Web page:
Restorative Justice – Advice to a Parent

By Paul Langhorst                      October 4, 2012

Following up on my post earlier this week on restorative justice, where I highlighted a new article, Restorative Justice: The Opportunities and Challenges, by CyberBully Hotline contributor, Janet M. Irvine, I would  like share a new article that I ran across in my daily reading – Mr. Dad:  Fight Bullies with Restorative Justice, by Armin Brott.

In this article, a dad posts a question of how to respond after learning that is son is being bullied by an older child at school and is now pleading “not to have to go to school.”  Brott first addresses “Mr. Dad” and praises him for questioning his son and persevering with dialog until the son comes clean with his bullying problem. Brott then goes on to explain how schools have handled bullying in the past: ineffective peer mediation (bringing the bully and victim together); and even more infective, bully group counseling (bringing all the purported bullies together). Brott ends with an explanation of “restorative justice,” sharing an example of how if a bully smashed a kids lunch box, the bully would be required to replace the lunch box.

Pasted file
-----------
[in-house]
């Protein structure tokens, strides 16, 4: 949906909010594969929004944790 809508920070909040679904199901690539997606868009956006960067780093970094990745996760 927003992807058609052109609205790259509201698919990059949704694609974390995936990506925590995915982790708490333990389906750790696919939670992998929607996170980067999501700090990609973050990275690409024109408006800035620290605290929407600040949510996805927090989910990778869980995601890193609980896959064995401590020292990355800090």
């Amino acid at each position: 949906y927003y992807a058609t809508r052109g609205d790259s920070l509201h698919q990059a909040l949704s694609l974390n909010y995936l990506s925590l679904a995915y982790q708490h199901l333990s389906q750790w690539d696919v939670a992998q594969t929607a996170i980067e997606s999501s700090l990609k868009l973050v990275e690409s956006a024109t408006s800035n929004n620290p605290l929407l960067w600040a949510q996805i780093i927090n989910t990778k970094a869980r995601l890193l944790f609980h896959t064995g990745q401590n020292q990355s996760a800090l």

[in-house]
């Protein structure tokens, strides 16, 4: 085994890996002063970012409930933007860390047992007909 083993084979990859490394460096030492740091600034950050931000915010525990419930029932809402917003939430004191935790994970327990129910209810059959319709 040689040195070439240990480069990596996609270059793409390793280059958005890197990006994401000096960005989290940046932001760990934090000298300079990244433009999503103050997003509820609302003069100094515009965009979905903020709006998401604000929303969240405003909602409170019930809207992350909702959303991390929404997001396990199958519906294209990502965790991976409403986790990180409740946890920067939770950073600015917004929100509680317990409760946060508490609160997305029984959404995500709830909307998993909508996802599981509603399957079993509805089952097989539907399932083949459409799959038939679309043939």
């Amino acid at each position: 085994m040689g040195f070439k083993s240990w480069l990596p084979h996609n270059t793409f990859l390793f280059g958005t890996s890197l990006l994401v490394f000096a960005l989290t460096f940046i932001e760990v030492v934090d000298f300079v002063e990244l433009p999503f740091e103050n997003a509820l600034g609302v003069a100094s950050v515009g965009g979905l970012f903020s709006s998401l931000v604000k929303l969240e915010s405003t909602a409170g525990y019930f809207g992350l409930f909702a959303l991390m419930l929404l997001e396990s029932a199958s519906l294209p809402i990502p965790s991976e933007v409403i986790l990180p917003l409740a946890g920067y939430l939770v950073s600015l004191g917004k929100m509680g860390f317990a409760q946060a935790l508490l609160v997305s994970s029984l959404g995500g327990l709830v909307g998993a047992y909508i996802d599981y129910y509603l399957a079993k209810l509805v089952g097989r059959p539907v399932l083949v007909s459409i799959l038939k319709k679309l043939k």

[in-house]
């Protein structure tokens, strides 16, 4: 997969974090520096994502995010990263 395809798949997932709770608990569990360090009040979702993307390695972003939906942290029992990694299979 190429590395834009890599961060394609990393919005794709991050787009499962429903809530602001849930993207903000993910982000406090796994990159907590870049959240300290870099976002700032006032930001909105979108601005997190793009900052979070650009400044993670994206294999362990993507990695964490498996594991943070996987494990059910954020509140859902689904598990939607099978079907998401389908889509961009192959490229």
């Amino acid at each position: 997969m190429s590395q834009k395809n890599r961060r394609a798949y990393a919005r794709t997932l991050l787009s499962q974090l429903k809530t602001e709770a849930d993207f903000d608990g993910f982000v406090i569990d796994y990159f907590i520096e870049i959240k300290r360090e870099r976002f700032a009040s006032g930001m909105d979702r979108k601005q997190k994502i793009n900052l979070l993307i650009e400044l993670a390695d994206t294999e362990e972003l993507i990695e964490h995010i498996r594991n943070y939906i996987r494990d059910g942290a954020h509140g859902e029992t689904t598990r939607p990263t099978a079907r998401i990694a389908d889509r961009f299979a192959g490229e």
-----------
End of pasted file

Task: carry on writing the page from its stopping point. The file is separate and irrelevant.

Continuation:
I encourage you to read Brott’s full article, which can be found here.

As Janet Irvine pointed out in her article, about the challenges of implementing a restorative justice program, the technique holds significant long-term potential for reduction in bullying behavior, however the downside is that it takes significant time and training for one to become skilled in the process. Furthermore, the penalties for non-compliance with the restorative justice measures are often voluntary or subject to bully-parent participation (the bully-parent providing money  for the replacement lunch box) and the same weakly enforced policies of the institution that allowed the bullying to happen in the first place.

In a perfect world, the lunch box would be replaced and bully-victim would be come friends and ride off in the sunset together.  When restorative justice works, it works well, and the results can be long lasting. The challenge is developing the skill and infrastructure to allow it to work.

If your school is seeking to develop a restorative justice program, here are some helpful links to additional information:

 

 

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